40 A$=STRING$(SZ,"X")
50 GOSUB 1000:GOTO 30
999 END

1000 REM
1002 REM
1006 GOSUB 3000:IF Z<1024 THEN GOSUB 2000
1020 A$(AL)=A$
1040 IF DL=-1 THEN DL=0

2000 REM
2002 REM
2020 A$(DL)=""
2035 GOSUB5000

3000 REM
3002 REM
3010 Z=(PEEK(&H23)*256+PEEK(&H24))-(PEEK(&H21)*256+PEEK(&H22)):RETURN

5000 REM
5002 REM
5010 PRINT"[PAUSE]";
5020 IF INKEY$="" THEN 5020

Running the Program

After a PCLEAR 1 and RUN, the program starts filling lines and we can see string memory going down. When it gets to line 47, there is only 1275 bytes of string space left.

And if we check those values, the difference between each one isn’t the 255 we might have expected. We clearly added a new 255 byte string, but memory went from 7905 to 7395 (510 bytes less) and continued down to 1785 to 1275 (510 bytes less). It appears each time we add a 255 byte string, it takes 510 bytes of string memory.

As we get to line 47, we must have had less than 1024 bytes of string memory left and the DELETE LINE subroutine is called. It deletes the oldest line, which is currently line 0. That should free up 255 bytes of string memory.

After pressing a key, we see the next few entries:

After deleting 0, memory has gone from 1275 to 756 (5120 bytes), so DELETE is called again. This time it deletes line 1.

We press a key and let it scroll a bit more until the next DELETE:

Here we see that, at some point, some string cleanup was done and our free string space grew larger. The trend of reducing by 510 bytes for each ned 255 byte string added continues…

And the process repeats, until eventually we roll over at line 99.

From here on, things get a bit more predictable, with a DELETE happening almost every line — though sometimes every two lines.

Eventually things settle in to a pattern of basically DELETING for every line ADDED.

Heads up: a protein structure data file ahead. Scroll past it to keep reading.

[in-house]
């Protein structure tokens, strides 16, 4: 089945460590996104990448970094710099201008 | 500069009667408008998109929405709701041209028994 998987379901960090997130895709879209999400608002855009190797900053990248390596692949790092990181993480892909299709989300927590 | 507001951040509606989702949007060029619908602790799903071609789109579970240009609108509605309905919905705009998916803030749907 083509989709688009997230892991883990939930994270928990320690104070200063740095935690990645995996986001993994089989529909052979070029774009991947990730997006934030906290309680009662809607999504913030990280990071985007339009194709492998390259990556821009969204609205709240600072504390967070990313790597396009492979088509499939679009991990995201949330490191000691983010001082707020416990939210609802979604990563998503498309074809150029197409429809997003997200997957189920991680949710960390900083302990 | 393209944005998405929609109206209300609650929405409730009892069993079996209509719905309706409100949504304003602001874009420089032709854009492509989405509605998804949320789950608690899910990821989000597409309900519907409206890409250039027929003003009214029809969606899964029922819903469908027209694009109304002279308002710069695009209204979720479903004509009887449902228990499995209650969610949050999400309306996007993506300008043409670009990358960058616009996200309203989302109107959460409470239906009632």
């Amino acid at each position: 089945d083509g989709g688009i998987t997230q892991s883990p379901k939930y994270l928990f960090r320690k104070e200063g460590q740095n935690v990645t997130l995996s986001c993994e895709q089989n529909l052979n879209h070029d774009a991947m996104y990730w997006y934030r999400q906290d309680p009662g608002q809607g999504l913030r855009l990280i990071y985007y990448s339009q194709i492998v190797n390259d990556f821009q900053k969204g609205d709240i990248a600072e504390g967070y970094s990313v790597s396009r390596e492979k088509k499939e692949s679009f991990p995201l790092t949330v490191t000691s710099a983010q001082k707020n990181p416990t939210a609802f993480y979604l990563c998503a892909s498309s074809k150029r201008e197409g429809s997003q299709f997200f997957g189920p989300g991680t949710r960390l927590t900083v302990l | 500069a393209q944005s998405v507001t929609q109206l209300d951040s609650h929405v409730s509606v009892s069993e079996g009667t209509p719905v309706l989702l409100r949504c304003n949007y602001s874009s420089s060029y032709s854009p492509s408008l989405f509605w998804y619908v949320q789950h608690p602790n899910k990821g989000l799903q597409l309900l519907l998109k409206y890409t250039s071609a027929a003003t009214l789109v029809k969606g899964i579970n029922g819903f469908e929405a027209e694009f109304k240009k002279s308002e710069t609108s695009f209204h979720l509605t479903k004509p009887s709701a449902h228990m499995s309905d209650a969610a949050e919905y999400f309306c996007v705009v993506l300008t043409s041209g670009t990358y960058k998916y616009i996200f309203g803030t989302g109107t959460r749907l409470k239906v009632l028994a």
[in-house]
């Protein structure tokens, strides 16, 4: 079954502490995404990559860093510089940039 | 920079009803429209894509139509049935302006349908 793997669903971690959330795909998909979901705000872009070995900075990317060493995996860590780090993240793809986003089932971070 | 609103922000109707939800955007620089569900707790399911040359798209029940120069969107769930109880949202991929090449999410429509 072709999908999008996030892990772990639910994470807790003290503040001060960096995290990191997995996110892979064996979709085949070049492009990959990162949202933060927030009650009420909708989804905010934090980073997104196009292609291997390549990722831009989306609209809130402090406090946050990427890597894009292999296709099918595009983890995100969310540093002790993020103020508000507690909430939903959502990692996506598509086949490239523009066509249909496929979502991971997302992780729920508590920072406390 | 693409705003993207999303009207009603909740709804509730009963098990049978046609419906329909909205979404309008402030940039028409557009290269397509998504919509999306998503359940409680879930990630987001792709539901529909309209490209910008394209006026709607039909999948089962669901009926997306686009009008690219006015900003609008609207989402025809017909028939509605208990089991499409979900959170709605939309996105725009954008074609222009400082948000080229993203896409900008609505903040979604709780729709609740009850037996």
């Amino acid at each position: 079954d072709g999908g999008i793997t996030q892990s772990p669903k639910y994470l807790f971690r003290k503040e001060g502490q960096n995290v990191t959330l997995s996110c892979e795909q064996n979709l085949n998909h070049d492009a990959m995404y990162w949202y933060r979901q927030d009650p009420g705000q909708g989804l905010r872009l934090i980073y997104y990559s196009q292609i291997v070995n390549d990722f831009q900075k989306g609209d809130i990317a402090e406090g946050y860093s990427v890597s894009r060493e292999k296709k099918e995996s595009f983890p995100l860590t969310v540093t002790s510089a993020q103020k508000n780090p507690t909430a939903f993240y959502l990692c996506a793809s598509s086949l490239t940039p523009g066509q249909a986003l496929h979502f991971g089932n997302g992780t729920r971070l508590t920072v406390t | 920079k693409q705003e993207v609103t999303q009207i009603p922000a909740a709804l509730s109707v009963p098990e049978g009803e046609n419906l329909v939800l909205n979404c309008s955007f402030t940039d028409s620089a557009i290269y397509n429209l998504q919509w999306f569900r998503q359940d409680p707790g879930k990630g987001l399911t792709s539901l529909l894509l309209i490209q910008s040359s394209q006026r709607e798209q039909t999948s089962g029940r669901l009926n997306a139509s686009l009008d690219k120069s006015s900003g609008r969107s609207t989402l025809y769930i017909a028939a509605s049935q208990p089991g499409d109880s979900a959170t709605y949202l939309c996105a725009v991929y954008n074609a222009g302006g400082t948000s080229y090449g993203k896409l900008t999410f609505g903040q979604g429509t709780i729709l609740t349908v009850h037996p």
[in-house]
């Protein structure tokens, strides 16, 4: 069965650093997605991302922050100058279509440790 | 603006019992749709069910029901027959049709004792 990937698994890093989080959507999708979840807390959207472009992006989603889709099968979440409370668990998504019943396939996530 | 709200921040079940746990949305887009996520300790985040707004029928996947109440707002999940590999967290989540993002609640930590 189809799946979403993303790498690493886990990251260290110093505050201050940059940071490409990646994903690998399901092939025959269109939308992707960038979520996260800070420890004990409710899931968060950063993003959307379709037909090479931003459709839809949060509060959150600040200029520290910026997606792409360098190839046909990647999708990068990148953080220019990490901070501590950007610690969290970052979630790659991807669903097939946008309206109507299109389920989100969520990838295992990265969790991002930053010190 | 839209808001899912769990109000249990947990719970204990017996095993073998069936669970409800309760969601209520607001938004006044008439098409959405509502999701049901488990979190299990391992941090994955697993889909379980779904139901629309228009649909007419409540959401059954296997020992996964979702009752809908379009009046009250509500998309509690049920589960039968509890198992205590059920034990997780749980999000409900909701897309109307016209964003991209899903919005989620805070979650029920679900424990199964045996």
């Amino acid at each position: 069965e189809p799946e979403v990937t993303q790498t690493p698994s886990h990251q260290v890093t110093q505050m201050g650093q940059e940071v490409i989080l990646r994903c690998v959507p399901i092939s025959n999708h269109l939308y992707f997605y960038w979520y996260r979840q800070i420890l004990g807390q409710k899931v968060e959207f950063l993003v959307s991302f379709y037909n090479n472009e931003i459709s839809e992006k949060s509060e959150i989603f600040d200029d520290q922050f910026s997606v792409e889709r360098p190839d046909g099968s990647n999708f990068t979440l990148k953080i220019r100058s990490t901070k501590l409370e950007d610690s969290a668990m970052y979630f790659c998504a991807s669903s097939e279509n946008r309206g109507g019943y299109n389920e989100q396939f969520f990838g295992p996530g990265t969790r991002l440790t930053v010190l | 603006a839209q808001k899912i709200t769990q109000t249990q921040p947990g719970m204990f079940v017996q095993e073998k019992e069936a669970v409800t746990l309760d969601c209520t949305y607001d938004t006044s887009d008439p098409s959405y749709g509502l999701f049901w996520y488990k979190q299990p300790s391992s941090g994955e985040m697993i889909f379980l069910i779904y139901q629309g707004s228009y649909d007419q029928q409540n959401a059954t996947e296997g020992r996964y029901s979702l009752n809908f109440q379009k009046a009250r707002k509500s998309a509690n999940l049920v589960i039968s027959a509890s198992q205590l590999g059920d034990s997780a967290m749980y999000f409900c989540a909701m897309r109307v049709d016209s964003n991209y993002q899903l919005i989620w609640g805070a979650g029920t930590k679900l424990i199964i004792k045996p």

Is it broken? Is it just poorly implemented? Or is it behaving exactly like it is supposed to?

Tune in next time for the exciting conclusion…

Perforce to BitBucket Git migration – rename $File$ RCS keywords in source files

After migrating from Perforce to Git (BitBucket, in our case) at work, I learned that Git does not support any embedded source code keywords for replacement on check in. In our case, we use things like:

 *      File Name: $File$
 *  Creation Date: $DateTime$
 *         Author: $Author$
 *       Revision: $Revision$
 *    Change List: $Change$

…and at the end of the files…

// End of $File$

On Submit, Perforce will replace those keywords with useful information, such as the username ($Author$) that did the submit, the data and time of the submit ($DateTime$) and the filename ($File$). I find this very useful when looking at source code outside of Perforce, since it tells me how new or old the code is. (Anyone who’s ever had to print out a ton of code for a group code review knows how easy it is to end up looking at the wrong version of the file… Usually not discovered until someone finds a bug you know you already fixed ;-)

Since Git does not support this, I wanted to at least search/replace “$File$” to be the actual filename of the source file. I am sure there are many ways to do this, but I ended up using a PowerShell script, based on code I found some web searches (probably on Stack Exchange or similar):

Get-ChildItem "*.h" -Recurse | ForEach-Object {
echo Processing: $_.FullName
$content = Get-Content $_.FullName
$newtext = ((Get-Content -path $_.FullName -Raw) -replace '\$File\$',$_.Name)

In this case, this code specifically targets “.h” files at or below the directory you run the script in. I expect you can make a multi-filter that does .c and .h at one time, but I only needed to do this once so I ran it like this, then edited the “*.h” to be “*.c” and ran it again. (You’d change it to whatever your source file extensions are, like .cs or whatever.)

The [] tip came from someone who noticed the other output would always add a blank line at the end of the file. This method re-writes the file as-is.

WARNING: I did notice that some files get messed up if they contain special characters. It would put some garbage (when viewing in a text editor) in place of things like weird apostrophes and such, so if you use this, make sure to diff your files before checking them back in and revert any goofs that “-replace” causes. I had to revert about one dozen blocks in my code.

I also had to run a command to grant my Windows 11 machine permission to even execute a PowerShell script.

Hope this helps someone else, and saves them a few hours of research…

Insta360 X3 firmware bug list


  • 2022-09-21 – Added link to firmware. Added placeholder for 1.0.04 release.